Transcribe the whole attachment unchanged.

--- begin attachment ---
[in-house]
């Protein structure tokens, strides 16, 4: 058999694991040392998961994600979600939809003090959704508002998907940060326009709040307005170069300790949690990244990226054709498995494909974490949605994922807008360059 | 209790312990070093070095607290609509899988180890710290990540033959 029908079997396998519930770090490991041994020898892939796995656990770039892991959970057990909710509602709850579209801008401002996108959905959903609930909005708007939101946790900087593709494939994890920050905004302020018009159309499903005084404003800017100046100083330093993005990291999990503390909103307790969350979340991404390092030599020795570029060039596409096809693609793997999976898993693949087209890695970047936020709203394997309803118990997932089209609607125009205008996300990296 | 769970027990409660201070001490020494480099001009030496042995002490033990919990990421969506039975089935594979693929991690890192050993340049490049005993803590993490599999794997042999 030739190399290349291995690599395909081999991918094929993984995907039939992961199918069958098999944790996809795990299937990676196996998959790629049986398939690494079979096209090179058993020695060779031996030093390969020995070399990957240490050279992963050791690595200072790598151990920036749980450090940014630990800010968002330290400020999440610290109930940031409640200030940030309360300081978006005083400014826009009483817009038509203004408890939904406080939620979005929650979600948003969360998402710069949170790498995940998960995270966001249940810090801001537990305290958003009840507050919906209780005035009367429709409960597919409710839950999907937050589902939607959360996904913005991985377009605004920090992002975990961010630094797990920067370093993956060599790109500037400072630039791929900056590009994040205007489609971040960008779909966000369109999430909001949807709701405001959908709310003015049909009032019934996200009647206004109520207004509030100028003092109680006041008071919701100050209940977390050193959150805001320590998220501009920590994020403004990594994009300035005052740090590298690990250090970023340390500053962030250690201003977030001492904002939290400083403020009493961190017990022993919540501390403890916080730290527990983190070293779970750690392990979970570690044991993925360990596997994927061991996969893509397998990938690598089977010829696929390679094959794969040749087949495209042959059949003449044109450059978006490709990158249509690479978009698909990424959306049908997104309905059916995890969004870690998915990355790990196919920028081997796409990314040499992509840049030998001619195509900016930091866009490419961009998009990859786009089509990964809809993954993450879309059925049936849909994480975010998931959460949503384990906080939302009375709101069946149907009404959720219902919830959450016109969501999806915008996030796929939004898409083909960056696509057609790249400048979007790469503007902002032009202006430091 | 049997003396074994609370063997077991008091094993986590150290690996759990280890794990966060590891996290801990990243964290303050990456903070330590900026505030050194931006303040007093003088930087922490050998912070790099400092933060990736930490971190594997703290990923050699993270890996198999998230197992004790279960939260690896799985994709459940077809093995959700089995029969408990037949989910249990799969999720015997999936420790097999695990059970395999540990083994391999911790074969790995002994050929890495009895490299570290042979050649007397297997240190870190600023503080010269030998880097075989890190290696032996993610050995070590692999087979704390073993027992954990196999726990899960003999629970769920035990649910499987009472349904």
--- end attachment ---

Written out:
[in-house]
């Protein structure tokens, strides 16, 4: 058999694991040392998961994600979600939809003090959704508002998907940060326009709040307005170069300790949690990244990226054709498995494909974490949605994922807008360059 | 209790312990070093070095607290609509899988180890710290990540033959 029908079997396998519930770090490991041994020898892939796995656990770039892991959970057990909710509602709850579209801008401002996108959905959903609930909005708007939101946790900087593709494939994890920050905004302020018009159309499903005084404003800017100046100083330093993005990291999990503390909103307790969350979340991404390092030599020795570029060039596409096809693609793997999976898993693949087209890695970047936020709203394997309803118990997932089209609607125009205008996300990296 | 769970027990409660201070001490020494480099001009030496042995002490033990919990990421969506039975089935594979693929991690890192050993340049490049005993803590993490599999794997042999 030739190399290349291995690599395909081999991918094929993984995907039939992961199918069958098999944790996809795990299937990676196996998959790629049986398939690494079979096209090179058993020695060779031996030093390969020995070399990957240490050279992963050791690595200072790598151990920036749980450090940014630990800010968002330290400020999440610290109930940031409640200030940030309360300081978006005083400014826009009483817009038509203004408890939904406080939620979005929650979600948003969360998402710069949170790498995940998960995270966001249940810090801001537990305290958003009840507050919906209780005035009367429709409960597919409710839950999907937050589902939607959360996904913005991985377009605004920090992002975990961010630094797990920067370093993956060599790109500037400072630039791929900056590009994040205007489609971040960008779909966000369109999430909001949807709701405001959908709310003015049909009032019934996200009647206004109520207004509030100028003092109680006041008071919701100050209940977390050193959150805001320590998220501009920590994020403004990594994009300035005052740090590298690990250090970023340390500053962030250690201003977030001492904002939290400083403020009493961190017990022993919540501390403890916080730290527990983190070293779970750690392990979970570690044991993925360990596997994927061991996969893509397998990938690598089977010829696929390679094959794969040749087949495209042959059949003449044109450059978006490709990158249509690479978009698909990424959306049908997104309905059916995890969004870690998915990355790990196919920028081997796409990314040499992509840049030998001619195509900016930091866009490419961009998009990859786009089509990964809809993954993450879309059925049936849909994480975010998931959460949503384990906080939302009375709101069946149907009404959720219902919830959450016109969501999806915008996030796929939004898409083909960056696509057609790249400048979007790469503007902002032009202006430091 | 049997003396074994609370063997077991008091094993986590150290690996759990280890794990966060590891996290801990990243964290303050990456903070330590900026505030050194931006303040007093003088930087922490050998912070790099400092933060990736930490971190594997703290990923050699993270890996198999998230197992004790279960939260690896799985994709459940077809093995959700089995029969408990037949989910249990799969999720015997999936420790097999695990059970395999540990083994391999911790074969790995002994050929890495009895490299570290042979050649007397297997240190870190600023503080010269030998880097075989890190290696032996993610050995070590692999087979704390073993027992954990196999726990899960003999629970769920035990649910499987009472349904």